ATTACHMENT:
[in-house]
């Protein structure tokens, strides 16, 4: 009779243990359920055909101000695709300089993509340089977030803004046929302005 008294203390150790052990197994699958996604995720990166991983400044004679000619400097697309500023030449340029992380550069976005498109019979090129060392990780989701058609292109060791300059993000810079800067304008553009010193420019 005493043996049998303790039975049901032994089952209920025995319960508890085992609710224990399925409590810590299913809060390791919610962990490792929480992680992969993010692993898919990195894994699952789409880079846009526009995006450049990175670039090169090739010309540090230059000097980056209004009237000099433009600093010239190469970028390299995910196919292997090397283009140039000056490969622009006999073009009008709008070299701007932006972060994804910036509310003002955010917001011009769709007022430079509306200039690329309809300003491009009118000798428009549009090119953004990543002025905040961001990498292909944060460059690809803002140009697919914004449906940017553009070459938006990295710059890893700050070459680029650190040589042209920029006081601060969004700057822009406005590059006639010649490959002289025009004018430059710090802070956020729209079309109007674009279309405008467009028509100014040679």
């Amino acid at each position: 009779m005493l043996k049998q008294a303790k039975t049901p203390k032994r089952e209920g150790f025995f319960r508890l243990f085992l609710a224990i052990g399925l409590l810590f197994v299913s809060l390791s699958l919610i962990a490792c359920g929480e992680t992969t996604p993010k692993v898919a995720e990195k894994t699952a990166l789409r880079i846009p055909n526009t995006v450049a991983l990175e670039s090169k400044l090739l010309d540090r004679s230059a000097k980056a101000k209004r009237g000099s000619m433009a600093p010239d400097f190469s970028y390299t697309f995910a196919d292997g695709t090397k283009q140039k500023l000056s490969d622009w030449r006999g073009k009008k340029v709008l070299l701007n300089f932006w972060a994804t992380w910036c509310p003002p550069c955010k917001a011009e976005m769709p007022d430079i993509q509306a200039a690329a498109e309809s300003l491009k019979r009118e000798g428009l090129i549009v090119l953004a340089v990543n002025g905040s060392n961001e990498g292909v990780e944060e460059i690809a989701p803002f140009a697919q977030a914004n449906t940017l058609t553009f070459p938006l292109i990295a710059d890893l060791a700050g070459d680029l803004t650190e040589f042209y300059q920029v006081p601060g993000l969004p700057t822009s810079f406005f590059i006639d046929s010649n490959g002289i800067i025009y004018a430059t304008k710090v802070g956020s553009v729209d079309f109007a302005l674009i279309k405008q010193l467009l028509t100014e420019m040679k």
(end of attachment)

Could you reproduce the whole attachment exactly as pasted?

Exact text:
[in-house]
């Protein structure tokens, strides 16, 4: 009779243990359920055909101000695709300089993509340089977030803004046929302005 008294203390150790052990197994699958996604995720990166991983400044004679000619400097697309500023030449340029992380550069976005498109019979090129060392990780989701058609292109060791300059993000810079800067304008553009010193420019 005493043996049998303790039975049901032994089952209920025995319960508890085992609710224990399925409590810590299913809060390791919610962990490792929480992680992969993010692993898919990195894994699952789409880079846009526009995006450049990175670039090169090739010309540090230059000097980056209004009237000099433009600093010239190469970028390299995910196919292997090397283009140039000056490969622009006999073009009008709008070299701007932006972060994804910036509310003002955010917001011009769709007022430079509306200039690329309809300003491009009118000798428009549009090119953004990543002025905040961001990498292909944060460059690809803002140009697919914004449906940017553009070459938006990295710059890893700050070459680029650190040589042209920029006081601060969004700057822009406005590059006639010649490959002289025009004018430059710090802070956020729209079309109007674009279309405008467009028509100014040679």
């Amino acid at each position: 009779m005493l043996k049998q008294a303790k039975t049901p203390k032994r089952e209920g150790f025995f319960r508890l243990f085992l609710a224990i052990g399925l409590l810590f197994v299913s809060l390791s699958l919610i962990a490792c359920g929480e992680t992969t996604p993010k692993v898919a995720e990195k894994t699952a990166l789409r880079i846009p055909n526009t995006v450049a991983l990175e670039s090169k400044l090739l010309d540090r004679s230059a000097k980056a101000k209004r009237g000099s000619m433009a600093p010239d400097f190469s970028y390299t697309f995910a196919d292997g695709t090397k283009q140039k500023l000056s490969d622009w030449r006999g073009k009008k340029v709008l070299l701007n300089f932006w972060a994804t992380w910036c509310p003002p550069c955010k917001a011009e976005m769709p007022d430079i993509q509306a200039a690329a498109e309809s300003l491009k019979r009118e000798g428009l090129i549009v090119l953004a340089v990543n002025g905040s060392n961001e990498g292909v990780e944060e460059i690809a989701p803002f140009a697919q977030a914004n449906t940017l058609t553009f070459p938006l292109i990295a710059d890893l060791a700050g070459d680029l803004t650190e040589f042209y300059q920029v006081p601060g993000l969004p700057t822009s810079f406005f590059i006639d046929s010649n490959g002289i800067i025009y004018a430059t304008k710090v802070g956020s553009v729209d079309f109007a302005l674009i279309k405008q010193l467009l028509t100014e420019m040679k």